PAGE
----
There is a load of talent on the offensive line, at defensive end, and at safety, and running back Akrum Wadley might give them a skill star to lean on; the cupboard is not bare, and the Hawkeyes should be able to get back to a bowl. But we’re still going to get a look at Iowa’s future, and we’re going to get an idea for whether there’s another 10-win (or more) season on the horizon.
2016 in review
Believe it or not, on paper, Iowa may have been better last year than during its 12-win 2015. The Hawkeyes won five one-possession games during their 12-0 start that year and graded out more like a top-50 team than a top-10 squad. Last year, the offense regressed more than I would have expected, but the defense surged.
Imbalance (and regression to the mean) cost them at times, and they lost tight games to North Dakota State, Northwestern, and Wisconsin. An upset of Michigan scored some brownie points, but this was a strange team that flashed dramatic upside at the beginning and end and became unreliable in between.
- First 2 games (2-0): Avg. percentile performance: 89% (92% offense, 69% defense) | Avg. yards per play: Iowa 7.2, Opp 5.1 (plus-2.1) | Avg. performance vs. S&P+ projection: plus-17.8 PPG
- Next 4 games (2-2): Avg. percentile performance: 50% (22% offense, 54% defense) | Avg. yards per play: Opp 4.9, Iowa 4.8 (minus-0.1) | Avg. performance vs. S&P+ projection: minus-11.4 PPG
- Next 3 games (1-2): Avg. percentile performance: 52% (57% offense, 40% defense) | Avg. yards per play: Opp 6.8, Iowa 5.4 (minus-1.4) | Avg. performance vs. S&P+ projection: minus-5.1 PPG
- Next 3 games (3-0): Avg. percentile performance: 90% (63% offense, 93% defense) | Avg. yards per play: Iowa 5.0, Opp 3.2 (plus-1.8) | Avg. performance vs. S&P+ projection: plus-24.2 PPG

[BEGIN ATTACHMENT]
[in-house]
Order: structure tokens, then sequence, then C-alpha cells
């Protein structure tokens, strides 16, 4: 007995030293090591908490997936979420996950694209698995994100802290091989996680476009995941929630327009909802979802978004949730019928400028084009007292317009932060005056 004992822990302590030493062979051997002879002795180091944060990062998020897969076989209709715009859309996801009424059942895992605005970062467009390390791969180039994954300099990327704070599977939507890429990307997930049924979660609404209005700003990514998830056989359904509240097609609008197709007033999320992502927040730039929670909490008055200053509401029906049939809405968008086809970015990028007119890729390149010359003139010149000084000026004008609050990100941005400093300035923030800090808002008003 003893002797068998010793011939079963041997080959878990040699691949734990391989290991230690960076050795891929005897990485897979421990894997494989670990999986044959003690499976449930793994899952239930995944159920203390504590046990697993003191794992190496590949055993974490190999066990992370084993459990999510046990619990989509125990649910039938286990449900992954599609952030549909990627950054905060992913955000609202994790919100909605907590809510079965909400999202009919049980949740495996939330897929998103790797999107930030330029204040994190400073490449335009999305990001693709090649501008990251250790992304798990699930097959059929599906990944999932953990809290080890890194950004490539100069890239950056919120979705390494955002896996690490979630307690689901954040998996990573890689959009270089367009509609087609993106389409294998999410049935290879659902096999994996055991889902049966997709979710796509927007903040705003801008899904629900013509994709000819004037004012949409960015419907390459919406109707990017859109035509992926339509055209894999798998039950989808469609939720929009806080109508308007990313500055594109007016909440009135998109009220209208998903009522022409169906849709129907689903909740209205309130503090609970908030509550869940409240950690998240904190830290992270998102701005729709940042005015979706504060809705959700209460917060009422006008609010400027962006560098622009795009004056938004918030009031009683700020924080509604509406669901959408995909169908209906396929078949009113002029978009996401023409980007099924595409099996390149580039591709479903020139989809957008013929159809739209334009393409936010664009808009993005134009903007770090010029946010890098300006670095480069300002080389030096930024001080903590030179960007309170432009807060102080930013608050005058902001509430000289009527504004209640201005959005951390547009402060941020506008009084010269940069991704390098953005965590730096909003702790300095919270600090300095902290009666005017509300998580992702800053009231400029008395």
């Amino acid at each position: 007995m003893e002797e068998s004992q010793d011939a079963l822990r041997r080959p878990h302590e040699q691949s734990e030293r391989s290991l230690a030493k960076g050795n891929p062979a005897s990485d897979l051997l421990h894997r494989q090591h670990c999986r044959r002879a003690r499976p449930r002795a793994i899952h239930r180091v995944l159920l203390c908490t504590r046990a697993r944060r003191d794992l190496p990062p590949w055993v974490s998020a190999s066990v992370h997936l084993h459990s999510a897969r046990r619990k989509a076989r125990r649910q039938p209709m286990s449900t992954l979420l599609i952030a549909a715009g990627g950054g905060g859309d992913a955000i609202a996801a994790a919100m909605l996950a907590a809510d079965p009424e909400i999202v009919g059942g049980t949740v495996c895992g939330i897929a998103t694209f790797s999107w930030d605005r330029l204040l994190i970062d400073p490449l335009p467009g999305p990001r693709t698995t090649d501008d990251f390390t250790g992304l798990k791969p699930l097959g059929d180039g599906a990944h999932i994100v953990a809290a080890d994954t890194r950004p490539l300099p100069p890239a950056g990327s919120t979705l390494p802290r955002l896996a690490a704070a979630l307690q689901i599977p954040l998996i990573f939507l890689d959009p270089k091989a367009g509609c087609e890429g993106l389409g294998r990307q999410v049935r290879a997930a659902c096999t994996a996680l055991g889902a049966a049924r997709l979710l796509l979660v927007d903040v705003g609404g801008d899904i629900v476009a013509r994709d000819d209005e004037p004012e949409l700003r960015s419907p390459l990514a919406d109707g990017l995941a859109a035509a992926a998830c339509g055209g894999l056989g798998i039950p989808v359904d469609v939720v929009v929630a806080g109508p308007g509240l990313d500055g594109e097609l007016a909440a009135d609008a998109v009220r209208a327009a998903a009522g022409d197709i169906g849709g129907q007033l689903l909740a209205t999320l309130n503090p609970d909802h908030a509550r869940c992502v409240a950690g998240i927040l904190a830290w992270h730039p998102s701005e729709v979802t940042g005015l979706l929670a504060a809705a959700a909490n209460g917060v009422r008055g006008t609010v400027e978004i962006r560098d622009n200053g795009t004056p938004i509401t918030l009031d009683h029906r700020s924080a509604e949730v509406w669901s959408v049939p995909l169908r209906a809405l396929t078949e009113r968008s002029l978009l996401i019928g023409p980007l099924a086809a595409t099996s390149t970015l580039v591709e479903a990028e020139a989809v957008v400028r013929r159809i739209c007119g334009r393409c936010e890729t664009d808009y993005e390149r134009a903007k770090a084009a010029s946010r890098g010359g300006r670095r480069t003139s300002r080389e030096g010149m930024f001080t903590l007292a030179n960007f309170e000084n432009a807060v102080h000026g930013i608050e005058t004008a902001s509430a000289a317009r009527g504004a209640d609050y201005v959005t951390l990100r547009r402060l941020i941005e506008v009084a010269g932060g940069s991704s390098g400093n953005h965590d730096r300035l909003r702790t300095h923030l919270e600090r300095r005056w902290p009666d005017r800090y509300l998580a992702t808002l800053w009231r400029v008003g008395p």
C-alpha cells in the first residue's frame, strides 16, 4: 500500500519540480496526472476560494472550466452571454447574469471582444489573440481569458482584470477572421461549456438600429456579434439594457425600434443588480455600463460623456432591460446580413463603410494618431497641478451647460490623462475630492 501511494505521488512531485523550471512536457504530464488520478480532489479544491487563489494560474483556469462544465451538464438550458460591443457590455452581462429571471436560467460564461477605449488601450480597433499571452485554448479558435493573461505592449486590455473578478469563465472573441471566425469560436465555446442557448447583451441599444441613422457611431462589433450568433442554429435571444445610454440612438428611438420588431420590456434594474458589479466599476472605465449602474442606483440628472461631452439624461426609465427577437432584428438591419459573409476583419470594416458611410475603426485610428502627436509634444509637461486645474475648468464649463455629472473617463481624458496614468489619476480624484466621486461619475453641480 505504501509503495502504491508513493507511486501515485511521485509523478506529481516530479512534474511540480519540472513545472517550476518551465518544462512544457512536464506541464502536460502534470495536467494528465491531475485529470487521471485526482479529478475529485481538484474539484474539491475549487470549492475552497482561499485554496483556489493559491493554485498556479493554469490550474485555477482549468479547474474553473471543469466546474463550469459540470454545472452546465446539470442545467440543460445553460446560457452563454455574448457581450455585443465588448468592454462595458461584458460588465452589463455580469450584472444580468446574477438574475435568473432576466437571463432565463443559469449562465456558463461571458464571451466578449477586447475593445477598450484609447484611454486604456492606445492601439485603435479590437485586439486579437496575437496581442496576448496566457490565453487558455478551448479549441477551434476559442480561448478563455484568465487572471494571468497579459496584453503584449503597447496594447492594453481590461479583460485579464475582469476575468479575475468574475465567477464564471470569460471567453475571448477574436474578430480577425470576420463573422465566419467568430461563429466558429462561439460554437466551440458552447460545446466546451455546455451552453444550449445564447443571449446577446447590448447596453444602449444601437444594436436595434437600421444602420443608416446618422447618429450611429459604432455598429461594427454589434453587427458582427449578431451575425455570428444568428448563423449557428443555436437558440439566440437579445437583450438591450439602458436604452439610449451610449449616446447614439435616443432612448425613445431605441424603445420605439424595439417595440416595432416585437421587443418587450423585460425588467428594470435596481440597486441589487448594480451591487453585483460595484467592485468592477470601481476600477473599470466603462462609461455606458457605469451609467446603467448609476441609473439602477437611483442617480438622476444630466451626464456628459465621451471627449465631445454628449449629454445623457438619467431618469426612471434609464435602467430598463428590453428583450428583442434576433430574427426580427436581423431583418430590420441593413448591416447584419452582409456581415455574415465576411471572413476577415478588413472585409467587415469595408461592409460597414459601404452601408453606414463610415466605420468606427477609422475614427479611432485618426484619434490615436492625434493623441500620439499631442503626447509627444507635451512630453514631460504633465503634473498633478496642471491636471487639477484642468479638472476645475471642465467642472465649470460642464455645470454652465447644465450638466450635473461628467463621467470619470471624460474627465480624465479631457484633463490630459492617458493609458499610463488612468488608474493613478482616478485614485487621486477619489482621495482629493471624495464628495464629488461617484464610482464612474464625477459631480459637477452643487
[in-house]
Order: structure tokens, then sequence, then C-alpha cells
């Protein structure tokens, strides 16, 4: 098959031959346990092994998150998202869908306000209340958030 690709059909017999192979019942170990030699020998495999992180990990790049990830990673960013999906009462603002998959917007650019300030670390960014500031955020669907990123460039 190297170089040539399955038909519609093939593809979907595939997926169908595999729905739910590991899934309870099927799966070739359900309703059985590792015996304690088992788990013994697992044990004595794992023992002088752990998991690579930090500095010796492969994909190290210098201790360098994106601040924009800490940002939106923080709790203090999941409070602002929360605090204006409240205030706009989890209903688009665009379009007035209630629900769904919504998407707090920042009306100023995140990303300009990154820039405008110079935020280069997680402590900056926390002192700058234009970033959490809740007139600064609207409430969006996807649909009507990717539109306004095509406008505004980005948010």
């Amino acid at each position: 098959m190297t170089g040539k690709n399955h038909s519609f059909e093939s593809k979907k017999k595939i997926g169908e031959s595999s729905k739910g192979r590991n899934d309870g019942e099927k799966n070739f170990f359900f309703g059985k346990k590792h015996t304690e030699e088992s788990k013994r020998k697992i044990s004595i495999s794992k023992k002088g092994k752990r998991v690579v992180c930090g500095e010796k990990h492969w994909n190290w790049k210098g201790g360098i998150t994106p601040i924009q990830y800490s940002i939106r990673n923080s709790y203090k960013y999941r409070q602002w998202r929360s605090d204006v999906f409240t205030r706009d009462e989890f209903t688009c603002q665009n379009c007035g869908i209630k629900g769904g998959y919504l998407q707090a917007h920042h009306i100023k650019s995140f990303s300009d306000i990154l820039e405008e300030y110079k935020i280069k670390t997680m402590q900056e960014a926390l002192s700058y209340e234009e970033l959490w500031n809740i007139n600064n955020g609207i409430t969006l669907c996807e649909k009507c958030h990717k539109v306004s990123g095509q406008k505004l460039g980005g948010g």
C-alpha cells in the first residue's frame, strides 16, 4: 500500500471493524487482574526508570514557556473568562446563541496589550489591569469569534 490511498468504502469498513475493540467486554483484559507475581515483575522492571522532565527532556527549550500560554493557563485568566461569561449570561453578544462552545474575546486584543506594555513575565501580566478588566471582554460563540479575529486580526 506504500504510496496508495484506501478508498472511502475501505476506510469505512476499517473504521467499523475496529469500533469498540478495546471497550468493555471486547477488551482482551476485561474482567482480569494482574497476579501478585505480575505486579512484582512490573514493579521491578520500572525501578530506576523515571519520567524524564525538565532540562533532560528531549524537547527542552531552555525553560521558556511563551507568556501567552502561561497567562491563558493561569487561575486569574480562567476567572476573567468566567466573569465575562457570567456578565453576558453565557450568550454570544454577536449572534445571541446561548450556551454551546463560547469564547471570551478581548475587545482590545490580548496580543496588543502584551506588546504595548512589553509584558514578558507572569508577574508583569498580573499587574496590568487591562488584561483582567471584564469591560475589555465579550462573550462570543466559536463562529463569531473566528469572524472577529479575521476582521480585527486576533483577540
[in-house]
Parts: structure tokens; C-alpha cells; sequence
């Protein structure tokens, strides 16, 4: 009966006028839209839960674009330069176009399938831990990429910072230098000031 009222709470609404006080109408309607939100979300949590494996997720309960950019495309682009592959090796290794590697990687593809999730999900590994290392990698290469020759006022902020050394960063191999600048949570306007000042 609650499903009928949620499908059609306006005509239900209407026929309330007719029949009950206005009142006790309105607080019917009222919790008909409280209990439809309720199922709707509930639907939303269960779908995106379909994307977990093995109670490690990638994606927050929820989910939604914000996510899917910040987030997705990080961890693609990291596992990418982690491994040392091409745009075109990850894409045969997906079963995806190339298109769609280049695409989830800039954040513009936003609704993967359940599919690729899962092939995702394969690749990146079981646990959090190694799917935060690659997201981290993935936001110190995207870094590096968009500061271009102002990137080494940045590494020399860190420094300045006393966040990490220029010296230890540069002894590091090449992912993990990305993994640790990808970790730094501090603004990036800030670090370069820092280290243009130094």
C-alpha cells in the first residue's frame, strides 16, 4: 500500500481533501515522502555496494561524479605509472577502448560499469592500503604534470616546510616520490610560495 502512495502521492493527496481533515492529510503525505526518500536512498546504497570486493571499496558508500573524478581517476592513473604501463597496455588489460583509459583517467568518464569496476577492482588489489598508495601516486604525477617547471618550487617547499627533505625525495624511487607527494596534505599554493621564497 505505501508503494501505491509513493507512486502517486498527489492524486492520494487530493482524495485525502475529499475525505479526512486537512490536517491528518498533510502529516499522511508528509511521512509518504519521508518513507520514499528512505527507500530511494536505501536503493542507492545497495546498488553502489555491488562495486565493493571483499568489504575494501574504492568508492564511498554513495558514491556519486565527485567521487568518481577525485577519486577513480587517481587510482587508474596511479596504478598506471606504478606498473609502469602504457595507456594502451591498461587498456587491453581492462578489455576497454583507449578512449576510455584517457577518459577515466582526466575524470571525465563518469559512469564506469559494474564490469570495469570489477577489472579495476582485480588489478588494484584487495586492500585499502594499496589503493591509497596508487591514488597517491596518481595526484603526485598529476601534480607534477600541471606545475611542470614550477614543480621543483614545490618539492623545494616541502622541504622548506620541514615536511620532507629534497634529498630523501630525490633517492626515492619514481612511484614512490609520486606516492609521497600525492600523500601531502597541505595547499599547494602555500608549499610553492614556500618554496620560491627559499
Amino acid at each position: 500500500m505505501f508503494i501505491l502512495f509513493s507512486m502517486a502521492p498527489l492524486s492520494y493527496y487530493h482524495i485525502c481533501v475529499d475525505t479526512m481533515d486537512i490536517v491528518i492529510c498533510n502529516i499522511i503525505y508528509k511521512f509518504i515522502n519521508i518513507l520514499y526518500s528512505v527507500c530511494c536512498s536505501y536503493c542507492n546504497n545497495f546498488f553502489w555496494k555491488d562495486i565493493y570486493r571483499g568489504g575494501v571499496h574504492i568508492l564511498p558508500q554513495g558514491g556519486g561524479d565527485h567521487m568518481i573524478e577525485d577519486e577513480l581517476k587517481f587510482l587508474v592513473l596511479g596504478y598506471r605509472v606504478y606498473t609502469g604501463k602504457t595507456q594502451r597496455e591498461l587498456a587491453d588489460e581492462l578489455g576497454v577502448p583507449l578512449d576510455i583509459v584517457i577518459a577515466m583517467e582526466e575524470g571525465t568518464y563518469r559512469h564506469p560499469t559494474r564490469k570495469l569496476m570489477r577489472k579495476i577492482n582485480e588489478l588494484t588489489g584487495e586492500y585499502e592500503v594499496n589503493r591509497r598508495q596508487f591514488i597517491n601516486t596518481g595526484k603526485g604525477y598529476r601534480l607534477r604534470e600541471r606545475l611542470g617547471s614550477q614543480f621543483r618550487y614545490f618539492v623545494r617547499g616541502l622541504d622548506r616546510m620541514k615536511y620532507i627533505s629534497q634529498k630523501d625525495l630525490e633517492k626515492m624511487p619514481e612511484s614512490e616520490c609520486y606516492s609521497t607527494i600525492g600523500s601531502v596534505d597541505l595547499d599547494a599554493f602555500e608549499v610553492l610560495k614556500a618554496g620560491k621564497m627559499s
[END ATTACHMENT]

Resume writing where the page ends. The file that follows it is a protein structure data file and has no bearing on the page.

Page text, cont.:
Up, down, down, up.
Like seemingly every other team in the Big Ten, Iowa dealt with a string of injuries and had to shuffle offensive linemen constantly — not a single one started all 13 games. That is a recipe for inconsistency, especially when your quarterback is also hurt.
The defense had to shuffle quite a bit in the secondary and got torched by Penn State (understandable) and Purdue (much, much less so), but when things gelled late in the year, they gelled.
The bowl was disappointing, but it was a bowl; it doesn’t count for much. If Iowa can replicate the defensive upside, a retooling offense won’t need to produce a ton for Iowa to play a role in the Big Ten West.
It’ll have to produce something, though.
In two seasons as starting quarterback, Beathard was just tantalizing enough to be frustrating. His upside was higher than that of your normal Iowa quarterback, but in the middle of a lovely stretch in 2015, he went 24-for-52 against Wisconsin and Illinois. He went 9-for-16 against a bad Nebraska defense, then 18-for-26 against a good Michigan State.
The highs and lows were even more extreme in 2016. He produced a steady passer rating of 149.2 through the first five games, but here are his ratings for the last eight games of his career: 80.4, 166.8, 90.5, 152.8, 78.1, 80.7, 213.3, 24.4. That averages into the 110s, but he was never close to the 110s. Beathard’s senior season played out like a sophomore year, with dramatic inconsistency and hints of upside.
And now, Iowa might start an actual sophomore. Nathan Stanley surprised many by overtaking Tyler Wiegers in the pecking order as a true freshman. It appears the battle will continue, and Wiegers still has a chance, but the two have combined to throw 13 collegiate passes. Whoever wins will be quite green.